Winter, for those of us who observe, can feel like a pause button on golf. And while Tuesday marks its official start date, golf courses in the northeast and other regions that experience the season’s full complement of weather phenomena have been frosted over for weeks.
But don’t despair. We’re here to remind you that your game doesn’t have to go into hibernation based on what some dumb calendar says. Whether you’re looking to bundle up and take advantage of the occasional precipitation-free day and log some real rounds, or you want to move your practice regimen indoors until the spring, there are a number of ways we cold-weather folk can make the most of the supposed “off-season.”
Golf.com recently unveiled its “8 tips for conquering winter golf,” and we’ll highlight a few of those survival tactics here. But that was a guide focused mainly on playing outdoors, which would require many of us to trespass on tracks that will remain shuttered for the next few months.
Read on for a sampling of tips, drills, training aids and even long-term project ideas to warm any golfer’s heart during what can feel like a grim stretch.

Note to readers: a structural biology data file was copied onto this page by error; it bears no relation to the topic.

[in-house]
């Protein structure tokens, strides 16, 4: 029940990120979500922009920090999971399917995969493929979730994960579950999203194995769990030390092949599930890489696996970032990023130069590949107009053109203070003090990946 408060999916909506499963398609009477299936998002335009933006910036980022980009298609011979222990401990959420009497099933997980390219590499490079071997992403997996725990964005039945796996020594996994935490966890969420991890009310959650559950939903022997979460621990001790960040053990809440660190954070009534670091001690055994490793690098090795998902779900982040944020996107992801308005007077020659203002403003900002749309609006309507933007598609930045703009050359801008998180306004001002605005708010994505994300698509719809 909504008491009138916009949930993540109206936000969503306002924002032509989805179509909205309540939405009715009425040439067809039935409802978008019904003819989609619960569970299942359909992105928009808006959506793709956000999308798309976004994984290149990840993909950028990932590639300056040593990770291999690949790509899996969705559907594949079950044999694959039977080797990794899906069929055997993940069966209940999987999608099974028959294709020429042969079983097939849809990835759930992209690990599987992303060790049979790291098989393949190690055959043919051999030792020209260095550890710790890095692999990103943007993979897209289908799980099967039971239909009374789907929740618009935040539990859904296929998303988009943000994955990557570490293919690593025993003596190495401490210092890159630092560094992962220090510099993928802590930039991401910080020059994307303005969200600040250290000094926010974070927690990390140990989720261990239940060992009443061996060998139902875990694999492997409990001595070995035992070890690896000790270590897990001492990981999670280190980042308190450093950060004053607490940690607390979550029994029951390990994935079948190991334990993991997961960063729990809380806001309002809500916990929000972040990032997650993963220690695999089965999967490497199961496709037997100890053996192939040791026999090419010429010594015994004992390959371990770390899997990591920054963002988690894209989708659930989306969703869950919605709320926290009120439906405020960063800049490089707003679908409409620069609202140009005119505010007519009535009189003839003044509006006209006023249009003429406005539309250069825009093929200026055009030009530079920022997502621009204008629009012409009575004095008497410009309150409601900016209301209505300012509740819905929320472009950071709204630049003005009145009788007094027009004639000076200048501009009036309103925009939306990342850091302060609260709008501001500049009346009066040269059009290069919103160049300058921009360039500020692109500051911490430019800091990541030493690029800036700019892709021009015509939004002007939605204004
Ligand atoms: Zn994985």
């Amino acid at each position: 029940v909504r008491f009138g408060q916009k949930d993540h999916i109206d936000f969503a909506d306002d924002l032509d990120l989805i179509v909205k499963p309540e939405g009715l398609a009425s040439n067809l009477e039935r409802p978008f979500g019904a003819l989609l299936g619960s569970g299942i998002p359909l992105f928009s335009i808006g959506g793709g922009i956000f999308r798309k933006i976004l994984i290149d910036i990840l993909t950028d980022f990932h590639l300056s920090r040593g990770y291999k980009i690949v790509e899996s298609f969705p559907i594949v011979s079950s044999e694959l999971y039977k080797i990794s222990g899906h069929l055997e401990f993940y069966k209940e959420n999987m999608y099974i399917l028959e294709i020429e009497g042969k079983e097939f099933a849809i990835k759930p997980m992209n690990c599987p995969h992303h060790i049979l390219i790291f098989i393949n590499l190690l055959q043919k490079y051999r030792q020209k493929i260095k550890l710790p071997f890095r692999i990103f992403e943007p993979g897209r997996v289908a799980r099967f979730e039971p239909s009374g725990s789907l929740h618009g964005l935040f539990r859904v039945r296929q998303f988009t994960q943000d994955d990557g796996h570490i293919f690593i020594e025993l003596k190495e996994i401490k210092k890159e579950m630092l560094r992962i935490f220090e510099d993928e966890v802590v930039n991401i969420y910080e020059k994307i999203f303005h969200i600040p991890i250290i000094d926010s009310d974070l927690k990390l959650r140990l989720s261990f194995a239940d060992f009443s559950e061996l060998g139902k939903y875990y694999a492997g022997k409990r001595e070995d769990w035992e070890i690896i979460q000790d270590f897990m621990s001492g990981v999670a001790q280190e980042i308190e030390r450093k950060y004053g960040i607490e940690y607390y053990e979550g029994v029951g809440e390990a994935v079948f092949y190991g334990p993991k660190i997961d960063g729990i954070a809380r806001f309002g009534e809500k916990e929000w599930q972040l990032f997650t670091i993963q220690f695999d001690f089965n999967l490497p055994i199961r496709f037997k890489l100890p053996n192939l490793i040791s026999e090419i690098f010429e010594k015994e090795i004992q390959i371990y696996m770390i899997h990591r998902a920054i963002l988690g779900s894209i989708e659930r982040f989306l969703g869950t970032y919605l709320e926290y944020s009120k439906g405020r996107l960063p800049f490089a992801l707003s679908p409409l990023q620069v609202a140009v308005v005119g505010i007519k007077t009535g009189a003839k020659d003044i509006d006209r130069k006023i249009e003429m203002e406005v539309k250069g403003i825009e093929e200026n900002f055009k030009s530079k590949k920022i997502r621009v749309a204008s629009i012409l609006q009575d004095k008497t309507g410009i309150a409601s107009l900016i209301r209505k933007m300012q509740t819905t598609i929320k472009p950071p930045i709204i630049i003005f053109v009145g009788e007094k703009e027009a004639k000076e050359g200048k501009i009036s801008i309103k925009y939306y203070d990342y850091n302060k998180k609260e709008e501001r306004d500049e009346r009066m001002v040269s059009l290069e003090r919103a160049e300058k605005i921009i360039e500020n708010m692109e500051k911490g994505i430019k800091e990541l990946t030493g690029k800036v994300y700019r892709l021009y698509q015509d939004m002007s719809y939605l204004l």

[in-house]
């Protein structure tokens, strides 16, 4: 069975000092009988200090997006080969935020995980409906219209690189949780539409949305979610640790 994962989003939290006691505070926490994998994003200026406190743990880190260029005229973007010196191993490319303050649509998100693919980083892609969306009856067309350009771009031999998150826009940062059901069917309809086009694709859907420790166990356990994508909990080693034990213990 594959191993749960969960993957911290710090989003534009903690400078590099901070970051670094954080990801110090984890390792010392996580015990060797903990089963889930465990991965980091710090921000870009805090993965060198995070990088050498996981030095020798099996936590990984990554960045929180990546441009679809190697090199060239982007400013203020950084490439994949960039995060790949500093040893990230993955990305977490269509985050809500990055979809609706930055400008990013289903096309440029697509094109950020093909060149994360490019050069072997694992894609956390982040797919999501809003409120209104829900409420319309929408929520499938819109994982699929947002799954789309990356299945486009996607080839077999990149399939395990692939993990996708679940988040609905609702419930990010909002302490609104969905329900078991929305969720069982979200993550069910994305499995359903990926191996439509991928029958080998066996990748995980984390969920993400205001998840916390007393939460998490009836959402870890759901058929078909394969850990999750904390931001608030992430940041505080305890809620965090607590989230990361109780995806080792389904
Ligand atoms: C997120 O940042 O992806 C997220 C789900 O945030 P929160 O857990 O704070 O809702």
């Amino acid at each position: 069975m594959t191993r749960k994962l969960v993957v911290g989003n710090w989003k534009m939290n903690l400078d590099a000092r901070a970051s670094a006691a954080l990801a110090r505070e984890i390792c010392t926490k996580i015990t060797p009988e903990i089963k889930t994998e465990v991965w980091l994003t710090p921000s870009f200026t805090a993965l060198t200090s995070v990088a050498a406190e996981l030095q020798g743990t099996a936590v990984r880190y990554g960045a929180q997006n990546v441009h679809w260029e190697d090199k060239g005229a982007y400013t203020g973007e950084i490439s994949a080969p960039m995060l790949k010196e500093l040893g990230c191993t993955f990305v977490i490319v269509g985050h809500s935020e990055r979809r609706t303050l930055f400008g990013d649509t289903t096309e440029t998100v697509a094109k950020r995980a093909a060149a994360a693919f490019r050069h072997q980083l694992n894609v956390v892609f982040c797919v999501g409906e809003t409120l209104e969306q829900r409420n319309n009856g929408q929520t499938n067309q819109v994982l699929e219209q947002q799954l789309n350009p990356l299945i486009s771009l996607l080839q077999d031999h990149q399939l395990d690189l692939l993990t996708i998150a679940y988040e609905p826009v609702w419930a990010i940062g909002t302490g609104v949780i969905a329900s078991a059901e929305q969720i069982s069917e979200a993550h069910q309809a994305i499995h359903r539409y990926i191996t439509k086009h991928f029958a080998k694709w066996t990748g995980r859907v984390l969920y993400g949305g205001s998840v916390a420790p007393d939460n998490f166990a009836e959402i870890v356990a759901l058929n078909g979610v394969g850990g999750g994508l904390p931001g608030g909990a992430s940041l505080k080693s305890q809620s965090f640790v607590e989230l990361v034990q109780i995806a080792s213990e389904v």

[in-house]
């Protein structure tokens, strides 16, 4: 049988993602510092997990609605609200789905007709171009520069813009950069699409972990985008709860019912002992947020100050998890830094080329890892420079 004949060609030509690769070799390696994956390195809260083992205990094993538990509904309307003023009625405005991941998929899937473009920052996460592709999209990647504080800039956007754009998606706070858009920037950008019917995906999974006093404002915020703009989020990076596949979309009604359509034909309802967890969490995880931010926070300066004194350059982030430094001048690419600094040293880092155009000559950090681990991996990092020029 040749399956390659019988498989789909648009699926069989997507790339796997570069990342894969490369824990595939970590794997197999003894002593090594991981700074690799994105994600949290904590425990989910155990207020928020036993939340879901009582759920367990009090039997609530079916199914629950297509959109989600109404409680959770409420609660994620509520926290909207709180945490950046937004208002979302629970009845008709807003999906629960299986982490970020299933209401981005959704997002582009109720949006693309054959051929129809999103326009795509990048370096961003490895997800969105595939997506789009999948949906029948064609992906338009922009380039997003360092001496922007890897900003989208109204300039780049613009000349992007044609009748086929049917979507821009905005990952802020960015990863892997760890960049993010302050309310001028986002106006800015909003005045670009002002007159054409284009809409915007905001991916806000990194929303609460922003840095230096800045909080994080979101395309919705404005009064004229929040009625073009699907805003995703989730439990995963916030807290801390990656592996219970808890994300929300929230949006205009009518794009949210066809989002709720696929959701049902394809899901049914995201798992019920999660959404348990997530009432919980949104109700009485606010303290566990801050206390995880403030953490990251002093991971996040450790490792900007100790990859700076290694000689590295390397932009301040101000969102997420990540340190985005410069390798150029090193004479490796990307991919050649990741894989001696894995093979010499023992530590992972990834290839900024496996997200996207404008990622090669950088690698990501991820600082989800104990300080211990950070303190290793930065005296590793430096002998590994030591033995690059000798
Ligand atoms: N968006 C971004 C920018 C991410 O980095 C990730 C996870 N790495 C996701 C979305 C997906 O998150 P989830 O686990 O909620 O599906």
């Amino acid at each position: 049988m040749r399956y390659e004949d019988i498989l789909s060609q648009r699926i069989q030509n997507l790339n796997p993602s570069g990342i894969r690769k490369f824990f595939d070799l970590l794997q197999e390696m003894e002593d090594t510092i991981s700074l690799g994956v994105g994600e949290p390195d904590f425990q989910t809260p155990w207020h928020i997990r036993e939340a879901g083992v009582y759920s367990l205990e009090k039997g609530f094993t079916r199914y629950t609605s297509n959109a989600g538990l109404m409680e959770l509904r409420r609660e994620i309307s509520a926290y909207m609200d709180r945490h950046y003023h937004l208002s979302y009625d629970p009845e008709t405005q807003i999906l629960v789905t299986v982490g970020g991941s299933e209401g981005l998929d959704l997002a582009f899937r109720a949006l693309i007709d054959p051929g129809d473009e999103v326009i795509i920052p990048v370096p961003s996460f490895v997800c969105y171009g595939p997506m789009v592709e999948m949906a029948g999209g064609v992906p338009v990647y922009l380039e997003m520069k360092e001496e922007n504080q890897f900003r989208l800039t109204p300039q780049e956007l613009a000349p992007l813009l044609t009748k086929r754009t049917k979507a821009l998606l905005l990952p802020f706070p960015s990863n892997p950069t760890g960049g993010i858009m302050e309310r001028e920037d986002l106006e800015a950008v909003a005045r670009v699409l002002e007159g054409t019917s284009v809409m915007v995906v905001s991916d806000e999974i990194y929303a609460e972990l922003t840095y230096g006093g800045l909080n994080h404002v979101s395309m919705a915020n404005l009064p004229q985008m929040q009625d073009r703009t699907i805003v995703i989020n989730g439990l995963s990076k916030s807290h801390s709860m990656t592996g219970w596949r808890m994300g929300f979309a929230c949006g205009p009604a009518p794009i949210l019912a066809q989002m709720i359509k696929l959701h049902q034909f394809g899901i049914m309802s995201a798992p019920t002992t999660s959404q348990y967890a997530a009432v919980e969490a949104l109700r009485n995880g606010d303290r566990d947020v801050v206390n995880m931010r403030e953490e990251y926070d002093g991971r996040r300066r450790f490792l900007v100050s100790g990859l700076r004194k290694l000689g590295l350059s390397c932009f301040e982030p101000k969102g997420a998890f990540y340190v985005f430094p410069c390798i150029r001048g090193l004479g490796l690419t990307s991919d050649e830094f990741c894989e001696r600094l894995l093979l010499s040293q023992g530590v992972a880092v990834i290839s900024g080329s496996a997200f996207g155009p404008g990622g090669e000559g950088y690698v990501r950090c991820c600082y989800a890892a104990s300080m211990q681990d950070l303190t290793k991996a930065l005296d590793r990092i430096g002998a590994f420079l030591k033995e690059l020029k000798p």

Layer Up And Leg It Out
If you are planning to brave the elements, Golf.com’s Zephyr Melton provides some helpful if somewhat obvious pointers here. Among the most important? Well, what you’re wearing, of course.
Anyone who’s ever dug out of a blizzard knows that the required gear severely limits your range of motion. But if you eschew cumbersome parkas and puffer vests in favor of a few lightweight layers, you can keep yourself warm on the course without sacrificing too much mobility. And you’ll have the option to peel them off if you feel yourself maintaining (or exceeding) a comfortable core temperature.
Thermal base layers — top and bottom — are pretty easy to track down. And most of the top golf apparel brands make down jackets, thin vests and hoodies and a variety of winter accessories that are both stylish and functional. Keeping your hands warm is a must, so you’ll want to adopt a Tommy “Two Gloves” Gainey aesthetic. Just don’t follow his lead on much else.
It’s also imperative that you leave the cart in the barn and get some steps in. Keeping the blood flowing between shots will help you avoid soft-tissue injuries. Plus, you’ll be exercising outside at a time when such an activity can be scarce. The only thing left to do is find a reliable weather app and hunt for a playable course near you.
It snowed last night. I’m playing golf tomorrow. Welcome to the northeast!
— Shane Bacon (@shanebacon) December 9, 2021
Strike It Solidly … Or Suffer The Consequences
Right around the time the leaves begin to fall, golf courses situated in colder climates offer the added benefit of helping you to practice some creative shot-making. Balls don’t carry as far, wind plays havoc with the flight of your shots and, yes, course maintenance tends to slip a bit, resulting in some sub-optimal lies. You’ll be forced into a bit more deliberation than what’s typical of a perfect summer round.